FiiO has not strayed too far away from the M11 series overall tuning. However, they have refined it immeasurably and some of the little things that irritated me on the M11 have been dealt with nicely on the M15.
The first is the overall tone I was getting with the Khan and the Solstice – this is quite a neutral and airy presentation with a slight bias to the mids and treble but not hugely so. Compared to the M11, the micro-detail and harmonic balance is more pleasing and refined with a nice jump in dynamic range.
The M11 is also edgier on the treble with a sharper overtone, stronger odd harmonics, and an upper midrange that could uncomfortably dominate. The M15 is much smoother and a little beefier through the mids but still retains a slightly forward upper harmonic order with our tested gear.
Vocals are just as forward on the FiiO M15 but they are a little more natural-sounding than the M11 and also delivering a bit more body. Treble on the M15 is still ethereal in quality but it does not sound quite as brittle so percussion sounds the more accurate of the two for me on the M15.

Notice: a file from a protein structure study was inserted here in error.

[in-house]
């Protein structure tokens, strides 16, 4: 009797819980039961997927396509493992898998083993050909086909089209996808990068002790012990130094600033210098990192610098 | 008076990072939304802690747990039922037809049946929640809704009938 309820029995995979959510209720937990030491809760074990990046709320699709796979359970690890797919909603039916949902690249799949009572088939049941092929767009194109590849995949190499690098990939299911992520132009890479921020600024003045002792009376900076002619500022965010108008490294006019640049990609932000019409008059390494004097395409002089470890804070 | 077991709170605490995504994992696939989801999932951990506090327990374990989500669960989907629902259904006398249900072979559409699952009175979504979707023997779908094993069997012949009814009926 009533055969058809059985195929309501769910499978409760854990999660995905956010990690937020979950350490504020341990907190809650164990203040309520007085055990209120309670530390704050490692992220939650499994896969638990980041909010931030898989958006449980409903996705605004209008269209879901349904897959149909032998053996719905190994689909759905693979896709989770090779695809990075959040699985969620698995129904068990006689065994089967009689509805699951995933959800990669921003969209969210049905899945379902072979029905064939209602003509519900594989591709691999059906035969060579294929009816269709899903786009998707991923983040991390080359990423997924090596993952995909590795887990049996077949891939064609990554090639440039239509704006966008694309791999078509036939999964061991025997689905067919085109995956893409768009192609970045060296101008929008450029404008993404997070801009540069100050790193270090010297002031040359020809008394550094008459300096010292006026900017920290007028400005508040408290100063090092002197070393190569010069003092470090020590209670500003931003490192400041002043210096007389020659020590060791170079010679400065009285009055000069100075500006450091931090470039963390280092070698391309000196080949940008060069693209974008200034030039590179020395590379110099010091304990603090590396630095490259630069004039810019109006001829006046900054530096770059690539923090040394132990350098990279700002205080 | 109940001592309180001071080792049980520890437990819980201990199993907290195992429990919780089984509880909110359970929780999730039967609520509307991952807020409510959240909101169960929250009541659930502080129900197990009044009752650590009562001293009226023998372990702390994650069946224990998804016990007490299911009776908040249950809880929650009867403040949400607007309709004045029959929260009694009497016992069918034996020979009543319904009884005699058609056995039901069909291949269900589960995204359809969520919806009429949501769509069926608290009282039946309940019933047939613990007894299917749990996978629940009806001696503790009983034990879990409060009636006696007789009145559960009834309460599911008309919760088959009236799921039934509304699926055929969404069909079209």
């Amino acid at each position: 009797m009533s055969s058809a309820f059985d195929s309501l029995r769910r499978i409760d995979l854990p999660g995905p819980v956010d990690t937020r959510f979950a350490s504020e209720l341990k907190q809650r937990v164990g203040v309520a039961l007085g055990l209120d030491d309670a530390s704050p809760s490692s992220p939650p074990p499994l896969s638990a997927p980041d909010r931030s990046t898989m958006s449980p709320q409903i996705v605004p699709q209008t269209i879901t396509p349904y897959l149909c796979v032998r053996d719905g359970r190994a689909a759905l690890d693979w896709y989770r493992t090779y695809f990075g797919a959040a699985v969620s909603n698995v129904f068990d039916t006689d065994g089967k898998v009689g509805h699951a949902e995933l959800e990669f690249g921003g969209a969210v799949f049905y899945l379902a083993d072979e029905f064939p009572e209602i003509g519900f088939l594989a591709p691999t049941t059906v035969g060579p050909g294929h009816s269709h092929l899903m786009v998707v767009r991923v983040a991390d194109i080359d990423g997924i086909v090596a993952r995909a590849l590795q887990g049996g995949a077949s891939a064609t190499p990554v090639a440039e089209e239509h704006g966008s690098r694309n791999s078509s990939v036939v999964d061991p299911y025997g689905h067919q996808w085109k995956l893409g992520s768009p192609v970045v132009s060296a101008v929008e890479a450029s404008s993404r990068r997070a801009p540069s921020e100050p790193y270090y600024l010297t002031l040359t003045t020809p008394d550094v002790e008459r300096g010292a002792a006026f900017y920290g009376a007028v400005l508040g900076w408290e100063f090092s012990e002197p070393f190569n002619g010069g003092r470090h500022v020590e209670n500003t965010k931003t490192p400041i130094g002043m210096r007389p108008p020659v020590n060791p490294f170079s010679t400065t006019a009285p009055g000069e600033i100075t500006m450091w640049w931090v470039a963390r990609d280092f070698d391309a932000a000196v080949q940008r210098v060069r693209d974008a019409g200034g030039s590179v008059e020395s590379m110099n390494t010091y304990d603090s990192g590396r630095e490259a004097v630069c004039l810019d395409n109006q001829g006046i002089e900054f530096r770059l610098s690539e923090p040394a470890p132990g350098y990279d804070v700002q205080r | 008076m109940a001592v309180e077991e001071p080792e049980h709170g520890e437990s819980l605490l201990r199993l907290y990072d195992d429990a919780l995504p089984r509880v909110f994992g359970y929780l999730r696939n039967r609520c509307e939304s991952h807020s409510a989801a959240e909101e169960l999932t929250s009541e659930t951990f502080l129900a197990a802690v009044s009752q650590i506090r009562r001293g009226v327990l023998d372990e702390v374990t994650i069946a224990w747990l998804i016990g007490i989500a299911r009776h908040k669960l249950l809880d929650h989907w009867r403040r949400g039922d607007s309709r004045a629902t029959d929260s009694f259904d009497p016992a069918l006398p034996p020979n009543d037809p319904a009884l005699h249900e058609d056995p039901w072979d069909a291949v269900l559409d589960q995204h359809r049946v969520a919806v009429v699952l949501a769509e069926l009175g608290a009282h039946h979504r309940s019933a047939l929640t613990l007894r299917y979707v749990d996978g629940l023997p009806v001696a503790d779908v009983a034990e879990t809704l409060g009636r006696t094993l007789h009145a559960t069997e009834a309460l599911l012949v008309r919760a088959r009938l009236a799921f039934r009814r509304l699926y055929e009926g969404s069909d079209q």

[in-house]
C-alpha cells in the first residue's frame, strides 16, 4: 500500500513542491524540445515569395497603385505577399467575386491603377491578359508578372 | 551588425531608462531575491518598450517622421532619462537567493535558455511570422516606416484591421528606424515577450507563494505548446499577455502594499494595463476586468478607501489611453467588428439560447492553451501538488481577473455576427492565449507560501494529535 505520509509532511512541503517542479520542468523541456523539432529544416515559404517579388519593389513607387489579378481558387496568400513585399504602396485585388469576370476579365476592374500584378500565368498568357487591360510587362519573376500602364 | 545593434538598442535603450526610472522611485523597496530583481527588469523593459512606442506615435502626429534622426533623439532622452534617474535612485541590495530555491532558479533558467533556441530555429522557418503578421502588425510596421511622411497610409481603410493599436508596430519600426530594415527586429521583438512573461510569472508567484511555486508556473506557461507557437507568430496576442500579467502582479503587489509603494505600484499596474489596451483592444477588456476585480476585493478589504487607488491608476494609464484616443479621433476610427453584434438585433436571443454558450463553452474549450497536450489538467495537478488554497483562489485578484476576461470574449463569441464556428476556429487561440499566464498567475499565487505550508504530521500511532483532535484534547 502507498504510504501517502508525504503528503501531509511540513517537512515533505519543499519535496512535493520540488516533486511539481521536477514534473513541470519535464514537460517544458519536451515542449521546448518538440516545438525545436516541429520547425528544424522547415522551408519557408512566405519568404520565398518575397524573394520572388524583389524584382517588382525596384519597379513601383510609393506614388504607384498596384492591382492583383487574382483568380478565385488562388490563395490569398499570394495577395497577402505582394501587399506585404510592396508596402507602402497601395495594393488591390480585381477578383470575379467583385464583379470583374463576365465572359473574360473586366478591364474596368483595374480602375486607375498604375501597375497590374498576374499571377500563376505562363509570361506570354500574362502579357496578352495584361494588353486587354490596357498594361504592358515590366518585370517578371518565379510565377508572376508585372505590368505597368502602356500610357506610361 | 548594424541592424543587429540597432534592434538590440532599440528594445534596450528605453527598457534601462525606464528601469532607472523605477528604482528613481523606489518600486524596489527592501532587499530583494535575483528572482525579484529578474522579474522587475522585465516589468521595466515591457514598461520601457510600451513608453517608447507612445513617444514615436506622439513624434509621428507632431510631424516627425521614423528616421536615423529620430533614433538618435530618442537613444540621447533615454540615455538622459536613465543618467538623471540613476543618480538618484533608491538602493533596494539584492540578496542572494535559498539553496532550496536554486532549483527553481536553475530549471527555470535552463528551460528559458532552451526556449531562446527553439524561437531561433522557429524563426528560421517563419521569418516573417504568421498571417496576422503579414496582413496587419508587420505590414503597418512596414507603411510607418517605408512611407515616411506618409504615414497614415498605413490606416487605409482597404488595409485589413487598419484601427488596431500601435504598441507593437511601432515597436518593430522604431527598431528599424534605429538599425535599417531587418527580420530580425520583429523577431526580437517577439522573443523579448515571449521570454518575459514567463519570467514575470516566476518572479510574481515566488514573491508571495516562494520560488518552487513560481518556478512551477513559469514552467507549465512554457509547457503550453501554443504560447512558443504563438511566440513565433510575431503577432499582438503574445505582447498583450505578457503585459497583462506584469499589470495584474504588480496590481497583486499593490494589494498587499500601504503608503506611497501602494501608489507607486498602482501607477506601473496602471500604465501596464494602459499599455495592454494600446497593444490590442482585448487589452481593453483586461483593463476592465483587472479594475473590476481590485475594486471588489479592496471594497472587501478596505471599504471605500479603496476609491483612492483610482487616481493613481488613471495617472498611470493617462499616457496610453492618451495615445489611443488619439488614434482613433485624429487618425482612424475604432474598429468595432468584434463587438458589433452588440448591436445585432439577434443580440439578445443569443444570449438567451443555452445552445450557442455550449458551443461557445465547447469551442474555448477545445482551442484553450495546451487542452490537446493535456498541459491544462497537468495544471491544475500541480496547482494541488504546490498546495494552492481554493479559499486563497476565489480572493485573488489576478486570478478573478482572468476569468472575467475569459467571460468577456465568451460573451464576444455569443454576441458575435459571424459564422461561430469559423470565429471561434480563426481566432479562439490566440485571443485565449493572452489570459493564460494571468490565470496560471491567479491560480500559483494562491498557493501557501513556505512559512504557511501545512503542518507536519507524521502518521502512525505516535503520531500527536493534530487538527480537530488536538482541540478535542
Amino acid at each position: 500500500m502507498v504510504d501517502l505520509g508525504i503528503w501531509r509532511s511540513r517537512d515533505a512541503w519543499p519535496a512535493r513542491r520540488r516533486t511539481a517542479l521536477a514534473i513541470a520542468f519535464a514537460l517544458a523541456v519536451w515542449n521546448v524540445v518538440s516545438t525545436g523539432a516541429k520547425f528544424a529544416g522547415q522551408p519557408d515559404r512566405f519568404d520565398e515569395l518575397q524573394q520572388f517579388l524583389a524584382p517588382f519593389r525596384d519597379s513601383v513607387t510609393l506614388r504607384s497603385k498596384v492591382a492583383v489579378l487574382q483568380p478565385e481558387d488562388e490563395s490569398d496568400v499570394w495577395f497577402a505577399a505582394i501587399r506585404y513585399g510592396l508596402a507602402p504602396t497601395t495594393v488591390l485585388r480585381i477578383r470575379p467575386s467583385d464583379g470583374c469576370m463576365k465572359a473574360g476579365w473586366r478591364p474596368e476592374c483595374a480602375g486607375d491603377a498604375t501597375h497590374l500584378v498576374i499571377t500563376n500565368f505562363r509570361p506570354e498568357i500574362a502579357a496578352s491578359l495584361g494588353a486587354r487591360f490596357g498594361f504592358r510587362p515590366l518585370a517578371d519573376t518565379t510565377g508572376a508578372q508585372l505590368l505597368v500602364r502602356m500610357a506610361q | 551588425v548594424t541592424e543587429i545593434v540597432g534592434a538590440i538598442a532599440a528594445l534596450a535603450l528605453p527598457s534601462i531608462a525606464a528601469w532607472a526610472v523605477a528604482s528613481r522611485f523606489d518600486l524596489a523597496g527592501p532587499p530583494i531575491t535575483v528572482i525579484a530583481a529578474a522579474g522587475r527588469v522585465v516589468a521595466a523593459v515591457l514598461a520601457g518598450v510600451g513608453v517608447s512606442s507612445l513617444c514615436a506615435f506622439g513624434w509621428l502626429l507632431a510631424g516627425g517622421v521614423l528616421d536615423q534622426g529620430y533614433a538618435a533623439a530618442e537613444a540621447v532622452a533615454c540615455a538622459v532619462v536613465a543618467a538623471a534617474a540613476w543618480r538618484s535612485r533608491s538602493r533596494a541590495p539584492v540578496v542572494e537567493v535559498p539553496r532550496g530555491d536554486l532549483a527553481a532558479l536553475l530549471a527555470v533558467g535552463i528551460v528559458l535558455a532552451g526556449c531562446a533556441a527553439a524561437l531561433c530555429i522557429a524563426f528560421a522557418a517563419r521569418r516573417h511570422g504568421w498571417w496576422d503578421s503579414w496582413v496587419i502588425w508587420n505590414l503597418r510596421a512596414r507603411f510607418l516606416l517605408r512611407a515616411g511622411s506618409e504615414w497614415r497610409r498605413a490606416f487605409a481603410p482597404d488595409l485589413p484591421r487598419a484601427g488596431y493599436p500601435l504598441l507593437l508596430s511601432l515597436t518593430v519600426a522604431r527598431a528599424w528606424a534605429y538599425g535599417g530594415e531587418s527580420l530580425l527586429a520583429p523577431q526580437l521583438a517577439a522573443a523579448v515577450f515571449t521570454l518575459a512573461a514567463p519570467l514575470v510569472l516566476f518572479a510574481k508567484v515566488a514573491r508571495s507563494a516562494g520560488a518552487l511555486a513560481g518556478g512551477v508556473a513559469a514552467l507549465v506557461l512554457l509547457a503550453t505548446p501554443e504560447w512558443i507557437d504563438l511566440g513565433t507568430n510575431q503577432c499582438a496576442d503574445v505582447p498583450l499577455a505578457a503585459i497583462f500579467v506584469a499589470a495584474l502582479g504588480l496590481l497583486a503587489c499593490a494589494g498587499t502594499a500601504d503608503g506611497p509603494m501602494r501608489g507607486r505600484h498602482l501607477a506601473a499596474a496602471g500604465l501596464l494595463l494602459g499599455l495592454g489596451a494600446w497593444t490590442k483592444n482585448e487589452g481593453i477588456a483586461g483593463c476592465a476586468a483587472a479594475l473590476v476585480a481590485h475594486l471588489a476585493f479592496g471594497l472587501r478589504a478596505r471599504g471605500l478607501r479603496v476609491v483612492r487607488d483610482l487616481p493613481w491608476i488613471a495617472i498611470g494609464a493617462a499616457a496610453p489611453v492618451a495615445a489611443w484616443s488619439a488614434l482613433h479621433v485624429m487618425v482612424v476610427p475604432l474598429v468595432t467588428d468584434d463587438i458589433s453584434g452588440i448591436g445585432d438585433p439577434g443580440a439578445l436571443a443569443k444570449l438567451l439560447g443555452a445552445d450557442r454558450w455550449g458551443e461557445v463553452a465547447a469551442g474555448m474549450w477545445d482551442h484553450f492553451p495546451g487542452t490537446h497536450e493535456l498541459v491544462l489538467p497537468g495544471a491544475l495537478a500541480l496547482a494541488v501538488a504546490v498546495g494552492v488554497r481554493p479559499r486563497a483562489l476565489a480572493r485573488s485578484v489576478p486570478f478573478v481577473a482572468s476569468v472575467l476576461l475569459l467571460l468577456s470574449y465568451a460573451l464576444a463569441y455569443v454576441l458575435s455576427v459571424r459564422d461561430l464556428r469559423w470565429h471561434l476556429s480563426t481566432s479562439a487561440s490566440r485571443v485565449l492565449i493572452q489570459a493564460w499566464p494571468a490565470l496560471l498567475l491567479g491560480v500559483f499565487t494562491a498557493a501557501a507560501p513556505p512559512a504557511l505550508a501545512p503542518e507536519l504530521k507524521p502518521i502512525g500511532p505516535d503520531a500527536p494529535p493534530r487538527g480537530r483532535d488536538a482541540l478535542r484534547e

The low-end is quite neutral or linear for my tastes with our tested gear. Compared to the PAW 6000 and the Cayin N6ii motherboards it really does not carry a huge amount of body or weight into the mids. That does allow a bit more space for the mids to breathe so instrumental clarity and separation is excellent as is the spaciousness it delivers into the mids in our pairings.
When I switch back to a beefier signature, such as the PAW 6000 I can tell right away that the low-end weight slightly drowns out the lower-mids clarity and some vocal performance which the M15 deftly avoids.
This is a more natural sounding DAP than the M11 with a more refined treble, smoother beefier instrumental tone, and a much better dynamic range. However, the M15 is still neutral to slightly bright DAP ‘per se’ with a firm fix on resolution and articulation on a micro-level.
The M15 does not do a whole lot wrong in terms of timbral coloration to be fair. It is not as philosophical as a Cayin creation with less fervor in delivering that ultimate tube or analog sound but neither is it a dry or overly analytical approach to tonal control. Ultimately, the M15 is about as reference as you can get from FiiO and that bodes well for those wondering how their gear will sound paired with the M15.
If anything, and this is perhaps a contextual observation, the M15 does pick up a little more energy in the mids and treble due to the fairly linear low-end. That means instrumental timbre is on the lighter side with odd-harmonic preference in percussion and vocals.